WILLMAR — The Kandiyohi County Sheriff's Office will be handing out pouches drivers can use to store driving documents as part of a statewide program, according to a news release from the Minnesota Department of Public Safety.
The initiative for the "Not-Reaching Pouch," created by Valerie Castile and Jacquelyn Carter, is intended to reduce deadly force encounters by law enforcement during traffic stops.
Carter is the president of the Alliance for Safe Traffic Stops, a national nonprofit whose mission is to de-escalate tensions and eliminate physical harm among motorists and law enforcement during traffic stops.
Valerie Castile is the mother of Philando Castile who was killed in July 2016 in Falcon Heights by officer Jeronimo Yanez. Yanez was later acquitted of manslaughter charges.
Body camera footage shows Castile telling Yanez that he had a firearm during a traffic stop. The footage shows Yanez telling Castile not to pull the firearm out as Castile repeatedly says he is not. Yanez then fired multiple rounds at Castile, killing him.
A Facebook Live video by Castile's girlfriend brought the incident worldwide interest.
Carter said she created the pouch after the fatal traffic stop involving Castile. At the time the pouch was created, Carter didn't know Valerie Castile. The pair met in 2018 and Castile now serves on the board of directors of Alliance for Safe Traffic Stops.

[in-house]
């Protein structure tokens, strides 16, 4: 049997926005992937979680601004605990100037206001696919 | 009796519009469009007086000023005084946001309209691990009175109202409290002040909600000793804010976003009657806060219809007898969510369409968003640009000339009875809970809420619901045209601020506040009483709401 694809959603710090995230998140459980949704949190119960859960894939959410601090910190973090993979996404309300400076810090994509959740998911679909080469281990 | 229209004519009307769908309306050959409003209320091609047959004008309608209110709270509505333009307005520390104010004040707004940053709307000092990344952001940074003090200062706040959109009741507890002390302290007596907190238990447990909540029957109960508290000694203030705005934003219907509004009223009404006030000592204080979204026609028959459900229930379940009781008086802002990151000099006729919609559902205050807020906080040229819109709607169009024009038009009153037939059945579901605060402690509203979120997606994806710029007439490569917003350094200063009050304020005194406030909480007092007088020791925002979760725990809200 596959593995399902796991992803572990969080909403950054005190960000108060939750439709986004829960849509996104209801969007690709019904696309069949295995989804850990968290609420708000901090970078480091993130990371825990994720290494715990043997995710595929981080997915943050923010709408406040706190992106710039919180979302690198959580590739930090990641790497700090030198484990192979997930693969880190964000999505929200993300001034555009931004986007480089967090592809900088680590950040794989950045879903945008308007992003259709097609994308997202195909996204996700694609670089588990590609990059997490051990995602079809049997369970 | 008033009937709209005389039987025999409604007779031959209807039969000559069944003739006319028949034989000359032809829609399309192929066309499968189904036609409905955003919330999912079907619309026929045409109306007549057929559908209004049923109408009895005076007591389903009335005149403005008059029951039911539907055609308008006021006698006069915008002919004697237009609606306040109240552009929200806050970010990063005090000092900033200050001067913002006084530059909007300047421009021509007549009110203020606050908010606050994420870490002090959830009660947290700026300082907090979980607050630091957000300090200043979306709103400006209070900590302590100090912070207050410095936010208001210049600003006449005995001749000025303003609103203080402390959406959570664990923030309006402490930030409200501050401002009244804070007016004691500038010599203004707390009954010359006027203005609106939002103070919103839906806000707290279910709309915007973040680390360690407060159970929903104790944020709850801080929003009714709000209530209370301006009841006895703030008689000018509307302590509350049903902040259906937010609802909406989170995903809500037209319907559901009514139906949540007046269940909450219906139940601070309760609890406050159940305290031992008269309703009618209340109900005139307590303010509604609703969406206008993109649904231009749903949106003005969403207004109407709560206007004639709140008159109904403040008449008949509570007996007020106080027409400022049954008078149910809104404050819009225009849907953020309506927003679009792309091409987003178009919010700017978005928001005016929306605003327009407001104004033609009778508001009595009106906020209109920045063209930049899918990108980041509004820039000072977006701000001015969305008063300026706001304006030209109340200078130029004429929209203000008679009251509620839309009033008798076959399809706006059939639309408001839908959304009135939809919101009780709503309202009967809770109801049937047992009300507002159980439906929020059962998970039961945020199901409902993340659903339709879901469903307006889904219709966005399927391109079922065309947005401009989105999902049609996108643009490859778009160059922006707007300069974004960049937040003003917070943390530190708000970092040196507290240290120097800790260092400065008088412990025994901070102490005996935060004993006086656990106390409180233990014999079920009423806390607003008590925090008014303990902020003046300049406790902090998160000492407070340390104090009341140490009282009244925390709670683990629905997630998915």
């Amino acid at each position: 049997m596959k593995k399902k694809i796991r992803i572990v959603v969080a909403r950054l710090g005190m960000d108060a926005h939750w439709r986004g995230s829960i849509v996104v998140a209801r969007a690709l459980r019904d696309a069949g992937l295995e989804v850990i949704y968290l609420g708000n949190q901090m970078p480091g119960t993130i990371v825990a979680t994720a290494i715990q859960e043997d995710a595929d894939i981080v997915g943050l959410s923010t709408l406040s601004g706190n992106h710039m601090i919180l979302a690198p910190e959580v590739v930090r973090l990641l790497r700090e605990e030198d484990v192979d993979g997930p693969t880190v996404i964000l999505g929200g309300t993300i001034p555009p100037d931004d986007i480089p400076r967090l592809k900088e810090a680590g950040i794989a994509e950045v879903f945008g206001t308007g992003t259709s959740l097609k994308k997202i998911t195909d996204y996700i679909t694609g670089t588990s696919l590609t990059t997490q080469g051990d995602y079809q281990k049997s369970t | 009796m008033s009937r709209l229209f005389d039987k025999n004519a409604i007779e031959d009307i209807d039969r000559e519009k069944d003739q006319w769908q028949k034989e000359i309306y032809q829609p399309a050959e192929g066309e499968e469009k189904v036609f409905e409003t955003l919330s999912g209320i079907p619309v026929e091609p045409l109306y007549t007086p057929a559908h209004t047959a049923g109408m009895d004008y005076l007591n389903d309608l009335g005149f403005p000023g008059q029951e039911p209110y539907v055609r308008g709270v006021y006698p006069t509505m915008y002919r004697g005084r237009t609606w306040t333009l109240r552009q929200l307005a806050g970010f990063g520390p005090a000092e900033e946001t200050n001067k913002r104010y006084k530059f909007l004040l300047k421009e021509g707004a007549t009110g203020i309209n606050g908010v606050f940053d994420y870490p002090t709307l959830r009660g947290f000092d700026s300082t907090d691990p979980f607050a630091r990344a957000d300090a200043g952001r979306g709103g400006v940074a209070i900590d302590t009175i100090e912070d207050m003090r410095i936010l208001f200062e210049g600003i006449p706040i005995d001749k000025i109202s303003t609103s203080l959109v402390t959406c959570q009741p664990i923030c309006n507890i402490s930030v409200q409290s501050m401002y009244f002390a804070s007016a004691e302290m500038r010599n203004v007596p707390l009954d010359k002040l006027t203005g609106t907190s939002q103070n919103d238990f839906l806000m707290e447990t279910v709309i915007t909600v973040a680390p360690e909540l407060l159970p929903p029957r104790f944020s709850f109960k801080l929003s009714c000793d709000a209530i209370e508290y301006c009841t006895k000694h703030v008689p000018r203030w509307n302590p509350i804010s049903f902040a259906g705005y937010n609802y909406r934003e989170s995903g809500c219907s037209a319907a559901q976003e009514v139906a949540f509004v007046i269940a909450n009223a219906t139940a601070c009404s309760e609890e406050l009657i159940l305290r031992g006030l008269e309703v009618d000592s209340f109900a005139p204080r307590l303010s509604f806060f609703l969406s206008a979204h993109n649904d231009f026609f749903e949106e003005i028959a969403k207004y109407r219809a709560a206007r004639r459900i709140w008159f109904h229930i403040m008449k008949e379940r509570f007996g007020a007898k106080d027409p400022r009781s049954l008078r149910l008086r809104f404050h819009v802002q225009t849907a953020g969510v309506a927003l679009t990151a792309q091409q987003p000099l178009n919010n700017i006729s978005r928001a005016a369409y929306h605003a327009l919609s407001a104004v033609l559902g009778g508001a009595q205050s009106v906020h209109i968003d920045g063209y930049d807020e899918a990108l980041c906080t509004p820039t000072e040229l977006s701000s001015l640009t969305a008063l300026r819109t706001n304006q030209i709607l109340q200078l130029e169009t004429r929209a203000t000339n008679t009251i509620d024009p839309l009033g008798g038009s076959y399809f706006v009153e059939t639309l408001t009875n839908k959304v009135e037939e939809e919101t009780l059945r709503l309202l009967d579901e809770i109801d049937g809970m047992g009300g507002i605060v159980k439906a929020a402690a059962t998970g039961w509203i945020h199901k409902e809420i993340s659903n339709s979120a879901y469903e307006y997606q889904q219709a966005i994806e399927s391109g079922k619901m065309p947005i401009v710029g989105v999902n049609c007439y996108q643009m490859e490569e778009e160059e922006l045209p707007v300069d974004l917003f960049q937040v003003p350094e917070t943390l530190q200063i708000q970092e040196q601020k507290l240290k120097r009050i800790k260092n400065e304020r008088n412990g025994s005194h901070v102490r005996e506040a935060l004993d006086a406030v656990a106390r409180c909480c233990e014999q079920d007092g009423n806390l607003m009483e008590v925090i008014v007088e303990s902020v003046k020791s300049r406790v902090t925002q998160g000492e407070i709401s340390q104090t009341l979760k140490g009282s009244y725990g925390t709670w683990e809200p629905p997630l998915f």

The Minnesota State Patrol, along with 11 other agencies including the Kandiyohi County Sheriff's Office and St. Cloud Police Department, will take part in the Minnesota program.
"The plan is to distribute pouches to all patrol deputies to hand out if and when they come across permit-to-carry holders, with emphasis on those with questionable interaction skills with law enforcement during law enforcement contacts, usually traffic stops," Kandiyohi County Sheriff Eric Holien wrote in an email.
- Drivers carrying firearms get new guidance following push from Philando Castile's mother
- De-escalation training, mental health resources could curb police-involved shootings, report says
- Philando Castile's mother creates 'tool kit' to help families after police shootings
- Two years after Philando Castile's death, programs aim to transform relations between police, residents
The intent is to store a person’s driver’s license and insurance card in a pouch that is kept in plain sight in the vehicle on an air vent or other visible location, according to the news release.
Sheriff Holien wrote that he decided to take part in the initiative due to his background and training as a National Rifle Association instructor trainer and a Minnesota permit-to-carry trainer.
Holien said when teaching his permit-to-carry classes, he particularly discusses, in detail, how to deal with law enforcement and what law enforcement can do during encounters.
"This is to hopefully ensure a situation like this does not repeat itself," Holien wrote.
Emily Cutts of the Rochester Post Bulletin contributed to this story.